Mahoney thinks music theory could have helped her son get through his emotional block.
Pinkerton works with several local therapists to help patients do the same thing. This week she's starting a new program at Henderson's Regina Hall, a residential group home for troubled girls age 12 to 17.
"We want to try this out," said Poco Davis, Regina Hall's director.
"I truly believe music does have an effect in all our lives, and if we can learn to usa it positively and learn to understand it, it will be a big help to all of us."
Pinkerton will spend time with Davis and her seven-member staff to explain what kinds of music make people feel certain ways before she starts therapy sessions with the 10 girls that live there.
Davis said it's not only important for the staff to understand the girls' music but understand their own taste in music.
"What we say, how we act, it's all going to affect the girls," she said. "We affect them that much."
If the music therapy is successful, Davis plans to make it a permanent part of her program at the 27-year-old home.
Pinkerton also trains hospital staff and Clark County School District teachers to choose the best music to heal and learn.
Both cases call for calming music to relax the mind and body. She said it's common for surgeons to want to play The Rolling Stones in the operating room, but that's not what the patient needs to best heal. "The patient needs his own listening space - earphones or whatever - so he can hear soothing music," she said.
She stumbled onto the healing quality of music when she played mellow classical tunes, Irish medleys and easy listening violin music for her former husband. The night before his back surgery, she recorded a one-hour tape of his favorite pieces.
While he was in recovery, Pinkerton placed earphones over his head so he could listen to the soothing music. She said it lowered his blood pressure and the nurse did not have to administer and medication.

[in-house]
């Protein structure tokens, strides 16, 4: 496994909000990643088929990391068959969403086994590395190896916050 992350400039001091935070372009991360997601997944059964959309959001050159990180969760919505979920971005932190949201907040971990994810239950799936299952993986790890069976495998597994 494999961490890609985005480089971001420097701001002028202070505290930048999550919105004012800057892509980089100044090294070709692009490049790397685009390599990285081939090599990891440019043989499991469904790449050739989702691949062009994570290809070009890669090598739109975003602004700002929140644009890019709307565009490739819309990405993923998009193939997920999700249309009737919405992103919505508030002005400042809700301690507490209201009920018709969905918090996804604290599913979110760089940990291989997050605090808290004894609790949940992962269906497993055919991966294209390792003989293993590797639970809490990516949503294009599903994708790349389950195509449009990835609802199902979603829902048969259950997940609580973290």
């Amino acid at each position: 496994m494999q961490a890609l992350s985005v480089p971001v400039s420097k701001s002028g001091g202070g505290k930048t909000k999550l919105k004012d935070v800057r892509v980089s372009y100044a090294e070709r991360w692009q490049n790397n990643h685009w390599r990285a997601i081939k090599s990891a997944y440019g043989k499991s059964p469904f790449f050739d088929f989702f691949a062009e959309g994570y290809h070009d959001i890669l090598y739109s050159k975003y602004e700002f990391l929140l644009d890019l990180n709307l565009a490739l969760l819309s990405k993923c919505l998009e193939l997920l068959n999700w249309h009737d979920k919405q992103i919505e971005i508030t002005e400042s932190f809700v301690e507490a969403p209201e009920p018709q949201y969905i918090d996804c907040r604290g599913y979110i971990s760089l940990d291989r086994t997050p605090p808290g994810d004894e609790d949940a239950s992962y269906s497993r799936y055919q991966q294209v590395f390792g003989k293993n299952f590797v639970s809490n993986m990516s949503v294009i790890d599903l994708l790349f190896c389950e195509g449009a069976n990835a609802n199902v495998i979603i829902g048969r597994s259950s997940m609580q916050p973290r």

Music therapy dates to 1940s when musicians were hired to play for people in World War II. Though research is still relatively new in the field, it is gaining more acceptance. Medicare will pay for music therapy under certain conditions.
Can music really make people drive, sleep, eat, learn, work and even heal better?
Pinkerton thinks so.
Her compact disc, called "MEE" (Music Exercising Emotions), features her local band and was recorded to help people through physical, as well as emotional illnesses.
It was used in a two-year study to lower stress in cancer patients at the St. George, Utah, Cancer Center Services.
She said music raises or lowers the heart beat. The most soothing beat, recent research said, is 55 to 70 beats per minute, which is the same rate of the heart at rest.
Pinkerton has been playing the violin most of her adult life. She's toured the world with different symphonies and spent 25 years in Alaska, part of that time she spent booking concerts in Anchorage.
In the last decade she's devoted her talent almost exclusively to therapy.
She founded the nonprofit Center for Creative Therapeutic Arts to help her with her work.
After moving back to Las Vegas from St. George this summer, she set up her private practice.
In her home she gives private therapy sessions for $75 and for another $25 will evaluate a client's music collection and prepare a personalized tape for them.